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Tuesday, July 23

Population of Long-Billed Vultures in India still declining: Environment Ministry



Indian Long Billed Vulture, indian vulture, vulture population in india
Indian Long-billed vultures in Orcha, Madhya Pradesh (Image Credit: Yann Forget / Wikimedia Commons)

Despite conservation efforts, the population of the critically endangered, Long-billed vultures is declining in India. According to Ministry of Environment, Forests and Climate Change, there are only 12000 Long-billed vultures left in India as per the latest survey figures.

Answering a query in the Lok Sabha, the Ministry informed that surveys in the past showed that the population of the vultures in the country was establishing after a sharp decline during the mid-90s till 2007. However, the latest surveys show that the Long-billed vulture population is still declining.


By the year 2011, the population though very small appeared to be establishing but during the year 2015, it was noticed that the White-backed Vulture population was still stable but was still declining for Long-billed Vulture”, says a written statement from the ministry regarding the vulture population in the country.

According to estimates, India had some 40 million vultures in the early eighties. The three resident vulture species, White-backed Vulture, Long-billed Vulture and Slender-billed Vulture marked 99% decline in their population during mid-nineties. Due to the alarming decline, they were categorized as Critically Endangered by International Union for Conservation of Nature (IUCN).Their protection status in India was raised by moving them from Schedule IV to Schedule I of Wildlife Protection Act.
 
At present, the population figures of these resident vulture species is yet to show significant increase. Based on the latest survey carried out in the year 2015 and the results published in 2017, there were about 6000 White Backed Vultures, 12000 Long-billed Vultures and 1000 Slender-billed Vultures”, says the statement from the Ministry.

The major reason for the sharp decline in the vulture population was the wide-spread use of Diclofenac as a veterinary medicine, especially for cattle. The presence of Diclofenac in the cattle carcass, which the vultures feed on, resulted in renal failure in these birds.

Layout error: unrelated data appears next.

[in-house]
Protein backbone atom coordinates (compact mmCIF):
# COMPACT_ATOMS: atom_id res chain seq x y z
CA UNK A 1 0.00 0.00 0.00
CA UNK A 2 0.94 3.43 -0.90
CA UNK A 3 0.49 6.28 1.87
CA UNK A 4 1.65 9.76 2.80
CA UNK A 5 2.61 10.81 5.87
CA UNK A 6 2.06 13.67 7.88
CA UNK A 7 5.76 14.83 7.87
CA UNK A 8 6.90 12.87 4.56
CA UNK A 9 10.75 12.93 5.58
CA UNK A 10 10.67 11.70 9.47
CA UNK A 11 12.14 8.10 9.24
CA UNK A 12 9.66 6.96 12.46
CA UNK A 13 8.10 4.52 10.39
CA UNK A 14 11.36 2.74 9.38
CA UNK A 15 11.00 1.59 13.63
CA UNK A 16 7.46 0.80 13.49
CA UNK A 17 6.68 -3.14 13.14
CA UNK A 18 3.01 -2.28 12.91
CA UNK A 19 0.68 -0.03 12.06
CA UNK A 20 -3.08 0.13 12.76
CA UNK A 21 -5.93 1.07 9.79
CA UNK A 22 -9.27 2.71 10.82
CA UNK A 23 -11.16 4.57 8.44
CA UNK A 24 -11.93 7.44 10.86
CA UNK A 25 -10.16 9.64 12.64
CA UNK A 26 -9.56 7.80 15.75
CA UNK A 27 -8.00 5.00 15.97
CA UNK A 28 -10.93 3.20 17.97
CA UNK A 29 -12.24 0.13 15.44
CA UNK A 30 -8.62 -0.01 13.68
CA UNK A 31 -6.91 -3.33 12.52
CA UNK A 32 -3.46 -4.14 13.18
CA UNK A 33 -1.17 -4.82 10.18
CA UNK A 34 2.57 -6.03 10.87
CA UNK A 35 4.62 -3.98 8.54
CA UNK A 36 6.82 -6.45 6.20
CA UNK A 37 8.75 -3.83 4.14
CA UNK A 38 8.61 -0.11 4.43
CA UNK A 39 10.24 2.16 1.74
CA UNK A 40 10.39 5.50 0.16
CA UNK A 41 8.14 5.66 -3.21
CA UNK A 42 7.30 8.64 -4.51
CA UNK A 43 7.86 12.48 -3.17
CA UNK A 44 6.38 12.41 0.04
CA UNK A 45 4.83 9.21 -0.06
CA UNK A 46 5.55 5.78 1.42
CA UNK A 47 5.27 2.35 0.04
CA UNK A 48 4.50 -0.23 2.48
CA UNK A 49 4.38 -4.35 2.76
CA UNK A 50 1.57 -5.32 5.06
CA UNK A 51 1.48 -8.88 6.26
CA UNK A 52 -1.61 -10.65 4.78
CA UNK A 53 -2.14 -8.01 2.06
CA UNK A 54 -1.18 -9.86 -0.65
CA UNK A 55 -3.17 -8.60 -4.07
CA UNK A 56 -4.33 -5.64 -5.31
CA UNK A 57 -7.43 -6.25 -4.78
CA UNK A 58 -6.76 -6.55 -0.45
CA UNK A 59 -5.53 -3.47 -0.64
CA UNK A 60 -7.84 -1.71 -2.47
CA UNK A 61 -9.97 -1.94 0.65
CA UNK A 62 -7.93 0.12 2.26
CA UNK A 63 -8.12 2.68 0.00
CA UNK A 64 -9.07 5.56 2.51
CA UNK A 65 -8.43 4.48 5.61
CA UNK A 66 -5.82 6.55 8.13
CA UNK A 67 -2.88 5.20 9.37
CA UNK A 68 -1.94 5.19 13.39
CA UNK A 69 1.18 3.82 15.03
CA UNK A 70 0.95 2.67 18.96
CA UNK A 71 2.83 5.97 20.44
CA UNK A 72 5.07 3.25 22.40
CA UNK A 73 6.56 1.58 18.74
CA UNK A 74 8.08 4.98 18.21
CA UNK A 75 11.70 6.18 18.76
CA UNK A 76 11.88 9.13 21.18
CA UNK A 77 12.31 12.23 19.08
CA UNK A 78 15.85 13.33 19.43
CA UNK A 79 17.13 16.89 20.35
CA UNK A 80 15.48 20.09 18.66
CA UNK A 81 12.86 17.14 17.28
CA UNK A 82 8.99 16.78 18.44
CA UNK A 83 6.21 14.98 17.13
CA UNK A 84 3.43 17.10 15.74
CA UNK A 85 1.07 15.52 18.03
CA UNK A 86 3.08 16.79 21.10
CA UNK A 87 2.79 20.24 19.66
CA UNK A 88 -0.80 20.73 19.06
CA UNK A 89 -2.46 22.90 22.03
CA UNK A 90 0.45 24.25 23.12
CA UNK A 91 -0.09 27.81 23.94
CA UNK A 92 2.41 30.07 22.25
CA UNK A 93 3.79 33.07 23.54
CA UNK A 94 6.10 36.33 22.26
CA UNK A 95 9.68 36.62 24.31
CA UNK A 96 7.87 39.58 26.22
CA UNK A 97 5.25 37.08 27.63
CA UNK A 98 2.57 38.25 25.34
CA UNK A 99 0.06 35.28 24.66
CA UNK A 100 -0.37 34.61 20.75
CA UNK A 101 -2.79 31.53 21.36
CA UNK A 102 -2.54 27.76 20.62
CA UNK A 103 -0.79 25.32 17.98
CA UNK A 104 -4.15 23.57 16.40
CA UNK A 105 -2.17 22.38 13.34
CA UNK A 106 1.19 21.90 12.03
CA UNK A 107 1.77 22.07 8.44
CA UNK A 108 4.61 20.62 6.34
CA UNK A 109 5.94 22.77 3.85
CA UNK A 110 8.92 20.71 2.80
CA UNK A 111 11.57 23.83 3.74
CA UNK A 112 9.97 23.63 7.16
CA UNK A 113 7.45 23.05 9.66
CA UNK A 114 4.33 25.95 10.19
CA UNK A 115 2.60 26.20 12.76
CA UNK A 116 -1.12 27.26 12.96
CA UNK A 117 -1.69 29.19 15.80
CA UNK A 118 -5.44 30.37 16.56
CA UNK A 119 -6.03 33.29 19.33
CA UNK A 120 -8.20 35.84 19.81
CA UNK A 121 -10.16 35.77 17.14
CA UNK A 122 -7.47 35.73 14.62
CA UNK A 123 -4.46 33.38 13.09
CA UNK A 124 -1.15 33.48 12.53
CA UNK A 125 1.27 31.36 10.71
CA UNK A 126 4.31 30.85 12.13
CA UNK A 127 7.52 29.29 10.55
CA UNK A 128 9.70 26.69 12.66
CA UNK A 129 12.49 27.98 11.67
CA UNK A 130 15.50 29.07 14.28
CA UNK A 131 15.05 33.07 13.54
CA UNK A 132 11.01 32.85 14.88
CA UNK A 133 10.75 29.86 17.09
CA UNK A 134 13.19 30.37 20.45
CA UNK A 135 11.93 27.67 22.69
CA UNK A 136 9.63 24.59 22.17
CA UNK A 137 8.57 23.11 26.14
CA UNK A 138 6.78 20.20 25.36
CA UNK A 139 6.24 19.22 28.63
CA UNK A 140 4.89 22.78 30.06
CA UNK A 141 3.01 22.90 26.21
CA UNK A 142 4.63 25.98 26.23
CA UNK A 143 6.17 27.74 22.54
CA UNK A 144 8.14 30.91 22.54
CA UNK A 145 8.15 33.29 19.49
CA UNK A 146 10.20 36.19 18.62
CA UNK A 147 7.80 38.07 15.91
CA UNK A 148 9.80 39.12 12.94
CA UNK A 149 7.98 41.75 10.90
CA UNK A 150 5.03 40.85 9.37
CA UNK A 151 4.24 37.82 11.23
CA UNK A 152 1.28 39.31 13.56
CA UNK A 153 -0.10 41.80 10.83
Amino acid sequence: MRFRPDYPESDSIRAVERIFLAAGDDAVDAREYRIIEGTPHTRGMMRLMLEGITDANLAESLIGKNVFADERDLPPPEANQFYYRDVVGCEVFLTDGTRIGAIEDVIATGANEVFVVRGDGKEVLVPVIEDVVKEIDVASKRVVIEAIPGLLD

Government has banned the use of the drug in 2006 to save the vulture population but apparently the Diclofenac ban was not effective due to the misuse of multi-dose vials of the drug available for human consumption. Government has brought in a new restriction in 2015 by bringing down the available vial dosage of Diclofenac for human consumption from 30 ML to 3 ML.

Answering a question on the conservation efforts, the Ministry informed Lok Sbha that eight vulture breeding centres in different states were established in the past. Moreover, four states – Haryana, Kerala, West Bengal and Uttarakhand- are also given financial support for vulture recovery programmes. According to the statement, there are eight Vulture Safe Zones in India which includes Pinjore in Haryana, Rajabhatkhawa in West Bengal, around Majuli Island in Assam, Bukswaha in Bundelkhand, Madhya Pradesh, Dudhwa National Park and Katerniaghat Wildlife Sanctuary in Uttar Pradesh, Hazaribagh in Jharkhand, Central Gujarat and Saurashtra in Gujarat.

2 comments:

  1. I don't know if there are trials with substitutes of Diclofenac, and if they are safer for vultures. Farmers and cattle breeders, like all other human beings, look first at their own needs and probably do not even understand the impact on vultures. Banning diclofenac can never work satisfactorily since it has human use also, unless a low price substitute can be brought in the market

    ReplyDelete
    Replies
    1. Sunil,

      Thank for the comment. According to some studies (like this one in PLOS Biology - https://www.ncbi.nlm.nih.gov/pubmed/16435886) meloxicam can be a safer alternative to diclofenac. there were campaigns also in the past to replace dicofeanc with safer alternatives. your suggestion is right. just banning dicofenac wont be effective, promoting safer alternatives via making them cheaply available may be more effective.

      Delete

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